Much of the increasing U.S. foreign debt has been held by exporters such as China, which has invested in dollar securities partly because of the perceived stability of the dollar and partly as a way for China to support its export policy. In holding this debt, China has been able to avoid a rise in its own currency while providing the Americans with the means to continue purchasing their goods. Rather than holding or spending U.S. dollars, sovereign wealth funds used them during the boom times to purchase U.S.-denominated securities, continuing a circulation of dollars in which they went abroad to pay for U.S. domestic consumption and then returned to the United States, not as a way to pay for U.S. goods and services but in the form of new loans whose proceeds were sent abroad again to pay for more imported goods. Now that the market cycle of dollars has collapsed with the housing and financial crises, these dollars are continuing to cycle back to the United States in the form of loans to the U.S. government. But in spite of the Bush administration’s best efforts to put this money back in the hands of consumers and create more spending, these dollars are no longer being sent back abroad to pay for new purchases. Rather, they are being used to pay down previous debts. Consequently, export economies are no longer earning as many dollars, and the U.S. dollar debt that they hold does not have much room to increase. While holders of dollars have up to now been content to invest them in Treasury bonds, at some point they will need to start cashing in their dollars rather than rolling them over into new loans. China in particular faces a big decision on when to begin using those dollars to finance their stimulus plans. Whenever this point comes, and there are indications that this point is approaching (see for instance Peter Schiff’s recent article in the Wall Street Journal), it will lead to a fall in the value of the dollar, a rise in interest rates, and dollar inflation. The initial decline in the dollar could well lead to such a decline in confidence that the dollar will lose at least a part of its status as a reserve currency. At this point, the United States is going to run into severe limitations in the amount of new debt it can issue, and it will not be able to fund foreign wars without immediate economic implications such as increased taxes, higher interest rates, and inflation, all leading inevitably to lower domestic consumption.

It is already the case that China’s creditor status makes the United States dependent on China for economic stability, with the consequence that it would be more difficult for the United States to confront China on issues of foreign policy. While there are a number of ways that the current capital imbalances will correct themselves, none of them bode well for the long-term capacity of the United States to undertake foreign intervention. A sudden crash in the value of the dollar would lead to an immediate crisis that would preoccupy the United States, perhaps paralyzing it temporarily on the foreign policy front, but would also be accompanied by a global financial crisis with unpredictable consequences. A more gradual decline might mean a long-term malaise for the U.S. economy in the midst of a recovery in the rest of the world. Both scenarios indicate that the United States will be unable to play the kind of global policing role that it has taken over in the past two decades.

The Political-Theological Assumptions of Liberal Democracy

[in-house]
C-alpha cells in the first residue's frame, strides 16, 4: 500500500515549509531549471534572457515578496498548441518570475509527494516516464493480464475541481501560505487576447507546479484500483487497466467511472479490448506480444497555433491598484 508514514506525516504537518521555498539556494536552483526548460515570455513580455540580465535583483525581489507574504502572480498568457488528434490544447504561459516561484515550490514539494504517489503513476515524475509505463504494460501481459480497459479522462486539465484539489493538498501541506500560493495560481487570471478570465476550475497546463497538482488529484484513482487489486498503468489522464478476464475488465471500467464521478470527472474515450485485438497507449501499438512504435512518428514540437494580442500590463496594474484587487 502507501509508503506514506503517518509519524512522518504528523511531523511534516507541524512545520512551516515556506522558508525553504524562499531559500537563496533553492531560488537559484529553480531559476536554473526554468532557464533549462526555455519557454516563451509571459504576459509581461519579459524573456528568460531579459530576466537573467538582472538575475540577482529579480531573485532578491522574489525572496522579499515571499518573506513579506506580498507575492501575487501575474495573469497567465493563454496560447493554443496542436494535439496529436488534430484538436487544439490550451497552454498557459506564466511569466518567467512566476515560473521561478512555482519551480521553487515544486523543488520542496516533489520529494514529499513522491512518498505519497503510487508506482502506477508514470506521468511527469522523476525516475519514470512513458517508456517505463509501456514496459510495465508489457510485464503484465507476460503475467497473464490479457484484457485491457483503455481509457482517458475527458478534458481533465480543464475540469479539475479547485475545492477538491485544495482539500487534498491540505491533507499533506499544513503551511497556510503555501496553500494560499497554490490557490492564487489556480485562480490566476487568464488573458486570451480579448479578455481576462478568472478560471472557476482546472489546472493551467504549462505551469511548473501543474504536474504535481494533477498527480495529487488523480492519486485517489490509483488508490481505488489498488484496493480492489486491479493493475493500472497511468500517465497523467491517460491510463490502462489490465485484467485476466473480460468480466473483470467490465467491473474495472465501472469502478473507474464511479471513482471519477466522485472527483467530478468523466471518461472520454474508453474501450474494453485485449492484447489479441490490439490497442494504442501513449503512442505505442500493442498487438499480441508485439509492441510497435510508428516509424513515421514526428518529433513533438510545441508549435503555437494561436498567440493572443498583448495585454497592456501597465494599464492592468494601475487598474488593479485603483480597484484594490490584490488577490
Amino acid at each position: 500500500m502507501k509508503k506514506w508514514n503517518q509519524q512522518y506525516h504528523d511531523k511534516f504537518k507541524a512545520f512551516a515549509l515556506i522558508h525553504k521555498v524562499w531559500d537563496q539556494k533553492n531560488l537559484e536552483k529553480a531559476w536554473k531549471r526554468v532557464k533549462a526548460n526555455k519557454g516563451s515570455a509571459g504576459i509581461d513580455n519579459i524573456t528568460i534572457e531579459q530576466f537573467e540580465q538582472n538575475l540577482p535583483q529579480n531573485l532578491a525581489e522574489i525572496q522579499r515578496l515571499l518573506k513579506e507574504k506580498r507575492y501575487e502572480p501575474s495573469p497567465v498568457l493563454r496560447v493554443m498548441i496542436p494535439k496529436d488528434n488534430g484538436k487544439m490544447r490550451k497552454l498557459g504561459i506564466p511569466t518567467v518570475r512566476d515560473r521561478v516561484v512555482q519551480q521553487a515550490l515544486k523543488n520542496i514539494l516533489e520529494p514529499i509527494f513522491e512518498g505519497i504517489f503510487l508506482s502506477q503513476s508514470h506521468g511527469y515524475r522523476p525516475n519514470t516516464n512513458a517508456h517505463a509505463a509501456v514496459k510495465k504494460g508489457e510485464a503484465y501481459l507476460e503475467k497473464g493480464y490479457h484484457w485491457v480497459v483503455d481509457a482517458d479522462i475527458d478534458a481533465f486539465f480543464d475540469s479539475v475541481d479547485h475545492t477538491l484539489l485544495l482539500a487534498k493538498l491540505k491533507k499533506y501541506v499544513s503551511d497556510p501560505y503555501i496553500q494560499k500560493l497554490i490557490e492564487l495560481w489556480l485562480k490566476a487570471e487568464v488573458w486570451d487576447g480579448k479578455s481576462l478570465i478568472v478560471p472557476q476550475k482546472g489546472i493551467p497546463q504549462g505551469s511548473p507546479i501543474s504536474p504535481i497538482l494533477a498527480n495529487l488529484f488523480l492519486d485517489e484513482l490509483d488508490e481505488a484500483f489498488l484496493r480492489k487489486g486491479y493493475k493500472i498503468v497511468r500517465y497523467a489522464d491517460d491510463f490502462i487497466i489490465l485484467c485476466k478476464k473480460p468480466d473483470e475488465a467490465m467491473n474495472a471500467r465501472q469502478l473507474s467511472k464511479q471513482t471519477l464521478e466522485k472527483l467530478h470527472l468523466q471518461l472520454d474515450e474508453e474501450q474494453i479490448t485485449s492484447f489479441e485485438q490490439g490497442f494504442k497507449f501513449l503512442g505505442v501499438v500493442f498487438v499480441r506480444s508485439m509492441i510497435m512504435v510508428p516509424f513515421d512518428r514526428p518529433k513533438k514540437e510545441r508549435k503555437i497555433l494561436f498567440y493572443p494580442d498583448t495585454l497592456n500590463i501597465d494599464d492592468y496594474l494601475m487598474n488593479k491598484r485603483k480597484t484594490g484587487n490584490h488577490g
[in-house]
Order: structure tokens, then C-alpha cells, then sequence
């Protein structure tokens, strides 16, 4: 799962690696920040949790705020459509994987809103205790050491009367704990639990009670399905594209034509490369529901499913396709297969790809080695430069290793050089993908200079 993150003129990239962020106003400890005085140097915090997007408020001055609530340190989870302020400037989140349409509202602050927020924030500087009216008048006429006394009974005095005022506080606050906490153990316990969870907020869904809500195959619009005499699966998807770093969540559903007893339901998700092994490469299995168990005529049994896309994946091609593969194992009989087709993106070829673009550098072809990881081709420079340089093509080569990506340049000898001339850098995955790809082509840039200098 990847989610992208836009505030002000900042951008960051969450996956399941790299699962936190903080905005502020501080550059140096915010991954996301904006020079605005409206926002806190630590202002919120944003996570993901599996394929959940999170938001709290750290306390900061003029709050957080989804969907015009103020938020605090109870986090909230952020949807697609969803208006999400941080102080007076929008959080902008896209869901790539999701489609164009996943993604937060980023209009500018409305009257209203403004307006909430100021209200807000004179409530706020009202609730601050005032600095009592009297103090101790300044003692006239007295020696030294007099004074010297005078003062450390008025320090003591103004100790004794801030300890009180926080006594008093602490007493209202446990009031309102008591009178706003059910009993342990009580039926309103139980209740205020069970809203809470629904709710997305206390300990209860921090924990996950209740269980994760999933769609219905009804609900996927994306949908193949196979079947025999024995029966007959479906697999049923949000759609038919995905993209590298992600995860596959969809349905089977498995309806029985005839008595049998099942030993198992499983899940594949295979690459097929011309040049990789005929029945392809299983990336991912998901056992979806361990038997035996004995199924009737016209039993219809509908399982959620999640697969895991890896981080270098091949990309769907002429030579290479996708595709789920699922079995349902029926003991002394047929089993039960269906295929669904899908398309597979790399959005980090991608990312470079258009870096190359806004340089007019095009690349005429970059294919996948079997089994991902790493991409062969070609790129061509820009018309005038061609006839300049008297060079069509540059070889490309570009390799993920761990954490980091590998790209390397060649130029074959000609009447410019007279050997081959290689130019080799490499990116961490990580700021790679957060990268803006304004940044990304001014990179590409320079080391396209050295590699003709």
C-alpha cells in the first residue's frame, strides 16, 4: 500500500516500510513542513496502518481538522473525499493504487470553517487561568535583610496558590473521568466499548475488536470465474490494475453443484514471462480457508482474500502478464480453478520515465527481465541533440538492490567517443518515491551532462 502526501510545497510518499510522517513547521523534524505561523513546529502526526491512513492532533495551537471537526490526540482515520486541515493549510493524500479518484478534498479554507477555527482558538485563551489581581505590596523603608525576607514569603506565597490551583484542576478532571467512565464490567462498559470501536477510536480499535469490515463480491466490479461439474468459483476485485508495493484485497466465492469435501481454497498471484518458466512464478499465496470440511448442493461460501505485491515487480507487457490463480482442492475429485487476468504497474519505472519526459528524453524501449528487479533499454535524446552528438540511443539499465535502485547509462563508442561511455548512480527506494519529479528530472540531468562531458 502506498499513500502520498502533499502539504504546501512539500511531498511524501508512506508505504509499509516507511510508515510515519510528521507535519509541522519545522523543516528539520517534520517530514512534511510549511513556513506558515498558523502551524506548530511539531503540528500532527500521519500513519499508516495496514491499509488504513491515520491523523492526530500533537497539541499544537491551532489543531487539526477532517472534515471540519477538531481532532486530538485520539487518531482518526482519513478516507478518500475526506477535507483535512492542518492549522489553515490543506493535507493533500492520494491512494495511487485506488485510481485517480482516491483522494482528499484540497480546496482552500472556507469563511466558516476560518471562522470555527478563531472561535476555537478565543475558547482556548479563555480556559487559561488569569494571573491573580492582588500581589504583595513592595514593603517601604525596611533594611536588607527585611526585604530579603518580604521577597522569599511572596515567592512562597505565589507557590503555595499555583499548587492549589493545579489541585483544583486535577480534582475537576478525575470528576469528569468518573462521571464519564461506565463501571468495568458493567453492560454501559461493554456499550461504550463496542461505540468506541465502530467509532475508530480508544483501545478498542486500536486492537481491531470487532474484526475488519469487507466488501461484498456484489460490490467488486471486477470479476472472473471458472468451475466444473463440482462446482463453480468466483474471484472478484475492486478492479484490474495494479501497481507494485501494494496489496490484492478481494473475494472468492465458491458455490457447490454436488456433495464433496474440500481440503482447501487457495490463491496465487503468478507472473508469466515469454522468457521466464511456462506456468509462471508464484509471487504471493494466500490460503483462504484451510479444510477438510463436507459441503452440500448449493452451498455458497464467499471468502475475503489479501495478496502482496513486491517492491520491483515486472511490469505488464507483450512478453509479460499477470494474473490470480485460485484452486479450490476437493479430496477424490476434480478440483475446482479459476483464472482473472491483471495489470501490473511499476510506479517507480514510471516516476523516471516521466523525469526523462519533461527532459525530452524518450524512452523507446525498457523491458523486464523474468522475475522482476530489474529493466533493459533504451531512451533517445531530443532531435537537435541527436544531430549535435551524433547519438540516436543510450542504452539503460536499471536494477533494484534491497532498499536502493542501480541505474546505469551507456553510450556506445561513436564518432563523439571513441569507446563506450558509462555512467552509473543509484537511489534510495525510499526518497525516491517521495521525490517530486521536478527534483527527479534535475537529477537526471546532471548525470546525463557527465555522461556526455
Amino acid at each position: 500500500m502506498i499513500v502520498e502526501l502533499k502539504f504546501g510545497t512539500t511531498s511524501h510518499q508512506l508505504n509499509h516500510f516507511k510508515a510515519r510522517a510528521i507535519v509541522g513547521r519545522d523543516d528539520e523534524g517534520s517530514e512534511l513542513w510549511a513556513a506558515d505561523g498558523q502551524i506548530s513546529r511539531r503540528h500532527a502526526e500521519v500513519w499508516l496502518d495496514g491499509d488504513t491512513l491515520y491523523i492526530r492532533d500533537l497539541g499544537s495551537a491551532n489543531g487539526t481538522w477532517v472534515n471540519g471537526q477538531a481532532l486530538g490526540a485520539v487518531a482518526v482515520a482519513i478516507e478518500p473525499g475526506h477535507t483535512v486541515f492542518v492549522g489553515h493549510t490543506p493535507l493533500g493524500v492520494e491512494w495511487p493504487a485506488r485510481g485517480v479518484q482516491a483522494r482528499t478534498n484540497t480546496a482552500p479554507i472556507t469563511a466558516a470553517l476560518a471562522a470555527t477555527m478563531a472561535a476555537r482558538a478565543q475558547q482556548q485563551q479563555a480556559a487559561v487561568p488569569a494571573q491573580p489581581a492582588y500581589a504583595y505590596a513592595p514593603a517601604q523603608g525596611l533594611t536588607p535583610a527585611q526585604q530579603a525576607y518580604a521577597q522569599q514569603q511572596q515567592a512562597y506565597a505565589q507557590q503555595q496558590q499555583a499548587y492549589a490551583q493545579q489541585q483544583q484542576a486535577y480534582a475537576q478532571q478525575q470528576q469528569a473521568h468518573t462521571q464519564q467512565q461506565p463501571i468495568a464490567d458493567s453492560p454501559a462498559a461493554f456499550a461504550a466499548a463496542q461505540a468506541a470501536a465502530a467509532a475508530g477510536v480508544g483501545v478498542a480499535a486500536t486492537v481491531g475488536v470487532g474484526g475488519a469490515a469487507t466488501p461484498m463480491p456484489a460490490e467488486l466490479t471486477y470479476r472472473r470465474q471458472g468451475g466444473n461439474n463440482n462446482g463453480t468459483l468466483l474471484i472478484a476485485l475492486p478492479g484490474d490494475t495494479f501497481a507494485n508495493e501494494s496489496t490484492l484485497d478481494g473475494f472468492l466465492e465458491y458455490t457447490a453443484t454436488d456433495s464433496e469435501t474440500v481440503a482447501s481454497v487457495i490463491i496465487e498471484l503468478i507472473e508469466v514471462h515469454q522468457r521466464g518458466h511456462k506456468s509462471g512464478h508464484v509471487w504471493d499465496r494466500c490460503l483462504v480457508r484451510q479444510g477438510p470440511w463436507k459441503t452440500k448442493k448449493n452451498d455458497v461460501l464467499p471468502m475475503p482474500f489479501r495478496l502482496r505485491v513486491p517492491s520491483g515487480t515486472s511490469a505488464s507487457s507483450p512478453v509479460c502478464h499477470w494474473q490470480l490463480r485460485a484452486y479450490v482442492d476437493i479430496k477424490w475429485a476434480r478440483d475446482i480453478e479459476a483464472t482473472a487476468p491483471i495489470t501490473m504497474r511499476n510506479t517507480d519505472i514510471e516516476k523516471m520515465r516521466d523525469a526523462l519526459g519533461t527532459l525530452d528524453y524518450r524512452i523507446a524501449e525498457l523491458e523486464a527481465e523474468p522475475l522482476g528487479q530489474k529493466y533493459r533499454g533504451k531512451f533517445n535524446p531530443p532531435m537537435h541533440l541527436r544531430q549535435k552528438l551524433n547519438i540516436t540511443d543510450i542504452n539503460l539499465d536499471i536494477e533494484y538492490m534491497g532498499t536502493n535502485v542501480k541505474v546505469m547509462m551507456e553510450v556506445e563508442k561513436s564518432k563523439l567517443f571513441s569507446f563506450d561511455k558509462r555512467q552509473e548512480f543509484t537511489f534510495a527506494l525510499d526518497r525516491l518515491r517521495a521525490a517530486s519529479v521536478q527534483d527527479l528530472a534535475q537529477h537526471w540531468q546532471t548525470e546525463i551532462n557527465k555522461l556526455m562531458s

In addition to these economic determinants of U.S. foreign policy, recent events have led to a decline of liberalism as an ideology and therefore a decline in the legitimacy of the United States as the guarantor of world order. Though liberalism has usually been linked to capitalism and free markets, the example of China has led to the idea that it might be possible to develop capitalism without an accompanying commitment to liberal democracy. It remains to be seen whether China can maintain political stability with an authoritarian system in the face of an economic slowdown, but for the moment China’s example has made it easier for governments to support free markets while also maintaining authoritarian rule. The U.S. experiences in Afghanistan and Iraq have also dispelled the idea that there might be a natural tendency for all peoples to gravitate toward liberal democracy once they have been liberated from a repressive government. The toppling of repressive governments in these countries did allow for more expressions of popular sentiment. But this expression did not result in a natural growth of liberal democratic structures, but in a reappearance of cultural differences that were previously suppressed. The development of liberal democratic structures in Iraq, for instance, has occurred over the foundations of a prior set of religious sectarian and tribal commitments. As a result Iraqis, do not seem to have developed a true commitment to liberal democratic principles as much as loyalty to previously existing groupings that are continuing their conflicts with each other within liberal democratic institutions. If this is the case, then Iraqi democracy is in danger of heading toward the same fate as German democracy in the Weimar Republic. That is, the key factions (Shias, Sunnis, and Kurds) could continue to be the primary focus for the development of political loyalties, and these loyalties could eventually undermine liberal democracy, replacing it with the rule of one of the main factions. To avoid this fate, the Iraqis would have to develop a national consciousness with enough ideological legitimacy to suppress the significance of regional and sectarian differences (see “The End of the State of Exception in Iraq”). This dynamic indicates that the victory of liberal democracy is not a victory of freedom as such or of democracy but rather of a particular set of representational forms connected with secular nationalist ideology. Liberal democracy, as a set of procedures, is not just a neutral mechanism but a set of rituals with a specific orientation requiring representational authority in order to establish itself.